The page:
By Thabit Mikidadi
“She started raising chickens and ducks when we were living in a rented house” recalls her husband Leonard, recognizing the entrepreneurship zeal his wife has. Rehema has always been active to pursue business opportunities. “I started baking with aluminum placed over burning charcoal over pots and sand when I was young”, Rehema confirms .
Rehema is a primary school teacher, a mother of four the youngest being 13. Apart from being a teacher, she runs a successful home-based business in Tanzania baking pastry, keeping chickens and a hatchery. She attributes her entrepreneurship prowess to her unrelenting desire to help her community.
“I have trained several people, including my fellow teachers, some of them have more successful businesses than me. I believe if you empower women you empower the whole community” she says.
Rehema’s journey on energy entrepreneurship started when she received an improved charcoal baking oven as a wedding gift in 2005. After that, she attended baking lessons and debuted her business. She makes bread, cakes, and scones and sells them primarily to the neighborhood retail shops, in her school and also supply to weddings and birthday parties. In 2012, she ventured into selling chicks; at that time she did not have an incubator, hence she took eggs, and sent them to incubators. The business succeeded and in 2019, after learning about new incubators that use renewable energy (solar and gas), she decided to buy one.
“In the beginning, the incubator was a bit hard to operate but now I have learned to use it and it is very useful. Using solar and gas it is very reliable as I do not rely on electricity”. The business of selling chickens has been hard recently due to underperforming markets and she is considering concentrating on the hatchery because the market is performing well.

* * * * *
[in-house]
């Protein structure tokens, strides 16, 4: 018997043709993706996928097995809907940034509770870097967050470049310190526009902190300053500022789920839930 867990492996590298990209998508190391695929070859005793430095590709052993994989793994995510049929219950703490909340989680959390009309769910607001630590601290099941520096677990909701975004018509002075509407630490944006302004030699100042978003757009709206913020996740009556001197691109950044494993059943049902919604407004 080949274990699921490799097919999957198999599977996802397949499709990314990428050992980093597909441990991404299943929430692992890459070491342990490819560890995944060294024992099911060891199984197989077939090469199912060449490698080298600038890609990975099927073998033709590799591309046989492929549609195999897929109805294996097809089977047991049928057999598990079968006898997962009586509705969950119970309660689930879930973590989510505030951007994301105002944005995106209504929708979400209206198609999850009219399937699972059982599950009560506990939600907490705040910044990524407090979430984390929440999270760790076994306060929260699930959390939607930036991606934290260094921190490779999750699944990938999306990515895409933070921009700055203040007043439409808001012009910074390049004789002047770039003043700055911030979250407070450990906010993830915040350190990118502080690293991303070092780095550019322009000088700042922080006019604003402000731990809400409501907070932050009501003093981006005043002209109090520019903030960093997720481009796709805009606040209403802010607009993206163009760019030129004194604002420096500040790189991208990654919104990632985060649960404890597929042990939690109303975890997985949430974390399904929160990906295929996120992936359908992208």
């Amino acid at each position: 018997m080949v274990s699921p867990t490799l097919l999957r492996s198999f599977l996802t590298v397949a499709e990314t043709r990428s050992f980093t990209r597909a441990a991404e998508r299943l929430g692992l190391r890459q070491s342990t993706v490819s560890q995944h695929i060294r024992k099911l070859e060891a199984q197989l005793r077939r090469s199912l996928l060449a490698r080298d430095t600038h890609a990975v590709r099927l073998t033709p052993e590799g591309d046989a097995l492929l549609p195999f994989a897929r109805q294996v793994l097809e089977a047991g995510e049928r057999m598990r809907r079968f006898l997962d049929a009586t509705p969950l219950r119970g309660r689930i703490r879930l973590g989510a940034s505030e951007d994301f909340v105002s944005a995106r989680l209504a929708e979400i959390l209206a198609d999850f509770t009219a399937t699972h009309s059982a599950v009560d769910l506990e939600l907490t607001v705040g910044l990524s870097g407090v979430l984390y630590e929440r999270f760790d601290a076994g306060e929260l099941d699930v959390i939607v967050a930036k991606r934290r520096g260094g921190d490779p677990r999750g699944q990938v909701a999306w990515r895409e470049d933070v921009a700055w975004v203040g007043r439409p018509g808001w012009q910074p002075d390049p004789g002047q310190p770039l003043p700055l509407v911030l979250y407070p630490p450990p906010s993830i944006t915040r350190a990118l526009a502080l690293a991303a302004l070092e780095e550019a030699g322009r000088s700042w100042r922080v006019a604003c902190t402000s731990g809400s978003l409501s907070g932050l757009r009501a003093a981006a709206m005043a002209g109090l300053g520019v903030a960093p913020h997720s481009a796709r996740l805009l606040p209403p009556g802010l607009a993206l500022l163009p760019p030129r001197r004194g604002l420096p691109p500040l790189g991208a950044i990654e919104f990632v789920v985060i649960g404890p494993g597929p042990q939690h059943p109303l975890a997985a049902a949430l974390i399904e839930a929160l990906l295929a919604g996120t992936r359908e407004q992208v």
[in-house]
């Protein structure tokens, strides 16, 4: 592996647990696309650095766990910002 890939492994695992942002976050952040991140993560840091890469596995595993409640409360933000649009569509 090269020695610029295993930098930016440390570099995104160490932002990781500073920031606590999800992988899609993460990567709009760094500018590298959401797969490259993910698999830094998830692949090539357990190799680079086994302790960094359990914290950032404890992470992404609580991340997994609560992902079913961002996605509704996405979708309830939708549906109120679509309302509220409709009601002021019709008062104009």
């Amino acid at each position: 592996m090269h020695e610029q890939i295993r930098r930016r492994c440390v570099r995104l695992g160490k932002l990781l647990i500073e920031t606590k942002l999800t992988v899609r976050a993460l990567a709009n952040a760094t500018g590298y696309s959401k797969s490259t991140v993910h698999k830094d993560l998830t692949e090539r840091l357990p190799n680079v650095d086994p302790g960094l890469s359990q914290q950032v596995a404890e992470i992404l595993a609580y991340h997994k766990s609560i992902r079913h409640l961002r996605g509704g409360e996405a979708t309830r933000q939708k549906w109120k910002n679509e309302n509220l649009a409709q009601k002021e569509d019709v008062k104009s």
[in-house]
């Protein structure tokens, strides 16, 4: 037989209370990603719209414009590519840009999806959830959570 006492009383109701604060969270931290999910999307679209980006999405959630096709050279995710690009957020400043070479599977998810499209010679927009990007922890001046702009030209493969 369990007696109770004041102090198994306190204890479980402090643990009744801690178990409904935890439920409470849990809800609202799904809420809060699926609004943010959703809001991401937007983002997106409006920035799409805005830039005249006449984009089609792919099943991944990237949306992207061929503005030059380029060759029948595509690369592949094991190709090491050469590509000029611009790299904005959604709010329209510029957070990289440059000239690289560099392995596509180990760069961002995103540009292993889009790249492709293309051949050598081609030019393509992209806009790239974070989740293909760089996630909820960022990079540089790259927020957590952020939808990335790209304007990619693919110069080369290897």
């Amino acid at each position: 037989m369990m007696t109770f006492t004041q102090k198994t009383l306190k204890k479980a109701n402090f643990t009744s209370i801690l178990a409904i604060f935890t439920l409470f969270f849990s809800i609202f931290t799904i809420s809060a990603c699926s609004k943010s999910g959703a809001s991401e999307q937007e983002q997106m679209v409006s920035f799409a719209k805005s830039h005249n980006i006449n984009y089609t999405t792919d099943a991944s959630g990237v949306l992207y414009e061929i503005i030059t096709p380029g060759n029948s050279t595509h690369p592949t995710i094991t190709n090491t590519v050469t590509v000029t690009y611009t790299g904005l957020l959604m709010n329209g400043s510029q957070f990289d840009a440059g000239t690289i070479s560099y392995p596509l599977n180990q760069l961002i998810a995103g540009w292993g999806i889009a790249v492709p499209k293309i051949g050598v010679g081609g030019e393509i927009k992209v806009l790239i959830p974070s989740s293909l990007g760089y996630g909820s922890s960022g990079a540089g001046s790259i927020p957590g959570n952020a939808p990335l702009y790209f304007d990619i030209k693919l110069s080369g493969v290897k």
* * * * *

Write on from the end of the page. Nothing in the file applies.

In Tanzania, the opportunities from renewable energy are immense. In recent years, productive uses of energy have grown in popularity thanks to new energy technologies, such as improved stoves which are efficient in fuel use, and different machines that use solar and LPG that can be installed and operated in homes. That’s why different products are produced at home food products (like dried fruits and vegetables), raw materials (like animal feeds and semi-processed food products and dairy), and even exported products (hand made garments and accessories).
Entrepreneurs like Rehema are among the many women who have taken a considerable step to pursue entrepreneurship by using energy in production. Rehema provides a good success story. Even though she has faced several challenges, including finding time to manage her ventures being a teacher, a mother and business owner, Rehema has high hopes for the future. “I plan to open a mini supermarket where I will sell my products. I would also like to finish another house in Msongola so that I can have a larger place to raise chicken”. Currently, she is looking into textiles as she sells bedsheets and curtains on weekends.
Rehema is the kind of woman every community needs. She is passionate, focused and energetic. She offers a lesson to other women on how to use energy to change their lives.
*Through its ‘Empowering Women, Engendering Energy’ project, ENERGIA’s partner TANGSEN facilitates connections between private sector actors, such Rema Kabuta, and local government, with the aim of enhancing the opportunities in rural areas of private sector investment in energy.
*This piece has been realized for the International Women’s Day within the scope of ENERGIA’s Empowering Women, Engendering Energy (EWEE) Programme, co-funded by the Swedish International Development Cooperation Agency (Sida) and Asian Development Bank (ADB) and in close collaboration with our partners CRT/N, Energy 4 Impact, Practical Action, TANGSEN and Solar Sister.